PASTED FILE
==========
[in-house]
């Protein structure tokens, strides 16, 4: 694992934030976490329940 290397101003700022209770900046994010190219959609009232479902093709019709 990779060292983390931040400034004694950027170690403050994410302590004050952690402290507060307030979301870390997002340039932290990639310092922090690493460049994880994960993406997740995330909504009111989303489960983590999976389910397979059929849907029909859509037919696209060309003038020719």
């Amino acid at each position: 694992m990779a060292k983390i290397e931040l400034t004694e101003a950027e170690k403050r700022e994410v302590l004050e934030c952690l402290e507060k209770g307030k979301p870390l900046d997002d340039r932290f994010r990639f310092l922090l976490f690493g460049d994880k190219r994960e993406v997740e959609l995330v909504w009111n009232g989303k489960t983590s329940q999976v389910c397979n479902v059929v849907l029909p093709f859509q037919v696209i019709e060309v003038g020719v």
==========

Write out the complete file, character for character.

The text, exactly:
[in-house]
């Protein structure tokens, strides 16, 4: 694992934030976490329940 290397101003700022209770900046994010190219959609009232479902093709019709 990779060292983390931040400034004694950027170690403050994410302590004050952690402290507060307030979301870390997002340039932290990639310092922090690493460049994880994960993406997740995330909504009111989303489960983590999976389910397979059929849907029909859509037919696209060309003038020719």
């Amino acid at each position: 694992m990779a060292k983390i290397e931040l400034t004694e101003a950027e170690k403050r700022e994410v302590l004050e934030c952690l402290e507060k209770g307030k979301p870390l900046d997002d340039r932290f994010r990639f310092l922090l976490f690493g460049d994880k190219r994960e993406v997740e959609l995330v909504w009111n009232g989303k489960t983590s329940q999976v389910c397979n479902v059929v849907l029909p093709f859509q037919v696209i019709e060309v003038g020719v």